“Only one.”

“And yours?” Ram Singh inquired still more feebly.

“Six,” Rub Nawaz lied, giving his men a meaningful look.

“Six...six,’ Ram Singh counted in his heart. “My men lost their spirit when I was wounded. But I told them to fight on, risking their lives...Six, yes.’ Then his mind drifted off into a hazy past. “Rub remember those days, don’t you?”

And he went down memory lane, talking about their childhood, their village, the stories of their schooldays and of their time in the 6/9 Jat Regiment, the jokes about their commanding officers and their affairs with strange women in foreign lands. Somewhere along the way he remembered something interesting and let out a big laugh, which sent a wave of excruciating pain through his body, but he paid no attention to it and said, still laughing, “You, pig’s balls, you remember that madam?”

“Which one?”

“The one in Italy. We used to call her...What was it now? Some woman she was, a real man-eater...’

Rub Nawaz remembered her right away. “Yes, yes, that...Madame Moneyto Finito, ‘no money, no action’. But now and then she let you have a ride for less, that daughter of Mussolini.”

Ram Singh laughed loudly, some clotted blood gushing from his wound as a result. Rub Nawaz’s makeshift bandage had slipped off. He secured it in place and admonished Ram Singh, “Don’t talk.”

Ram Singh was running a high fever and this made his brain work faster. Although he had no strength left, he was babbling on and on, stopping briefly now and then as if to check how much petrol was still left in his tank. Soon afterward he lapsed into a delirium punctuated by moments of perfect lucidity.

During one lucid moment, he asked Rub Nawaz, “Yaar, tell me honestly, do you people really want Kashmir?”

Rub Nawaz replied in all earnestness, “Yes, Ram Singha, we do.”

“No, no, I can’t believe it. You’ve been taken for a ride.”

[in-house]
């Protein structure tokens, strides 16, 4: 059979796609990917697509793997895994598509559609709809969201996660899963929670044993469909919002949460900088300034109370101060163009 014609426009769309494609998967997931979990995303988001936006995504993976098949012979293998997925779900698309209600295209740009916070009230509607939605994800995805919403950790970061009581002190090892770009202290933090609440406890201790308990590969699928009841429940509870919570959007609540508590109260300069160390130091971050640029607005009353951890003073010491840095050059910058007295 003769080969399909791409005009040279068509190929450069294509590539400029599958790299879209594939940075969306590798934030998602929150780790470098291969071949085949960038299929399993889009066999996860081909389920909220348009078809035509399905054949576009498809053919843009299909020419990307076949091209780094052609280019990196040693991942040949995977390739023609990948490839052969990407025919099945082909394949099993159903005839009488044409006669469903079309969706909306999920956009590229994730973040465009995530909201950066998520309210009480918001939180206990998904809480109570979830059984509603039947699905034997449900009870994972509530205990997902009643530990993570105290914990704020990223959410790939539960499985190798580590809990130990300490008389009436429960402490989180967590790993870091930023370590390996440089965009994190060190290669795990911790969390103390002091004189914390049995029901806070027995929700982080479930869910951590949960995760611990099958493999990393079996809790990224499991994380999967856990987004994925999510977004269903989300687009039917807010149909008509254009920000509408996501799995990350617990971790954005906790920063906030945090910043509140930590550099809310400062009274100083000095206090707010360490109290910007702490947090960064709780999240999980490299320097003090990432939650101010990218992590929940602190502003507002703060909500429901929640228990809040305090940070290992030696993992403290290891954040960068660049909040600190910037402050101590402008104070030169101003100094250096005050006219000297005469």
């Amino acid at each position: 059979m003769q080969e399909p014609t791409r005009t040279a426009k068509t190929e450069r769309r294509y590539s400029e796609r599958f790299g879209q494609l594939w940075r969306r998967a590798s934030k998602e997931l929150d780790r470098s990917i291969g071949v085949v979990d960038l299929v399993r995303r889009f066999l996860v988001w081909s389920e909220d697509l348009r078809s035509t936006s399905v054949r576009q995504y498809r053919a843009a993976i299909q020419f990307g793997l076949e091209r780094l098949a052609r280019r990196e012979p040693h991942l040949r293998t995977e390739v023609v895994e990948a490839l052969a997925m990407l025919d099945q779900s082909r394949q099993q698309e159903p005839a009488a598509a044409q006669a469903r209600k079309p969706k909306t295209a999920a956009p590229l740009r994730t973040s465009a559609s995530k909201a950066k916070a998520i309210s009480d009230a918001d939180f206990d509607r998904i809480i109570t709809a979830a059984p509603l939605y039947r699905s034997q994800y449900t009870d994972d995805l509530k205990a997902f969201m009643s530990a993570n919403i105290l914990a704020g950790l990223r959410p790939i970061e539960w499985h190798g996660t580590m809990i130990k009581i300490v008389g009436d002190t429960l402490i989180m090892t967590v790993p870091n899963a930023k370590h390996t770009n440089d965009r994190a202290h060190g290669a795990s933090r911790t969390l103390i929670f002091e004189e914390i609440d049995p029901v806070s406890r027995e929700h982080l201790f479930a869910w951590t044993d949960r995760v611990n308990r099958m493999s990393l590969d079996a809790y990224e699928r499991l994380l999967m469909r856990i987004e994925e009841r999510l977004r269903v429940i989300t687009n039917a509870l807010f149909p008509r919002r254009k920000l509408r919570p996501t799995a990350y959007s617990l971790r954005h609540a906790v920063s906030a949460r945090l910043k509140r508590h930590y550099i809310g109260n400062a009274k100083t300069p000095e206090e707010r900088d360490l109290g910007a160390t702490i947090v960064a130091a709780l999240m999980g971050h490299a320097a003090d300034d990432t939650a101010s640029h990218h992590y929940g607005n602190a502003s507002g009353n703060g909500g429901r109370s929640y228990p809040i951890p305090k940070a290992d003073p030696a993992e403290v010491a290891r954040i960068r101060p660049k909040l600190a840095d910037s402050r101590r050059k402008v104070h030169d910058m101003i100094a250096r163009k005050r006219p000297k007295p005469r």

“No, it’s you who’s been taken for a ride,” Rub Nawaz said emphatically to convince him. “I swear by Panchtan Pak.”

“No, yaar, don’t swear.” Ram Singh grabbed his hand as he said, “Maybe you’re right.” But it was evident from his tone that he didn’t believe Rub Nawaz.

Major Aslam, the platoon commander, arrived with some of his soldiers a little before sundown, but there was no medic. Floating between semi-consciousness and the throes of death, Ram Singh was babbling about something, but his voice was so weak and broken that it was difficult to make out his words.

Major Aslam had also been part of the 6/9 Jat Regiment and knew Ram Singh quite well. He had Rub Nawaz tell him the details about what had transpired and then he called out, “Ram Singh! Ram Singh!”

Ram Singh opened his eyes and came to attention still lying on the ground. He raised his arm with great difficulty and saluted. For a moment he looked at the major closely and then his rigid arm fell limply to his side. He started to murmur in visible irritation, “O Ram Singha, you pig’s balls, you forgot this is a war...a war...”

He couldn’t finish. His slowly closing eyes looked at Rub Nawaz with bewilderment and then he turned cold.

Excerpted with permission from My Name Is Radha: The Essential Manto, Saadat Hasan Manto, translated from the Urdu by Muhammad Umar Memon, Penguin Books.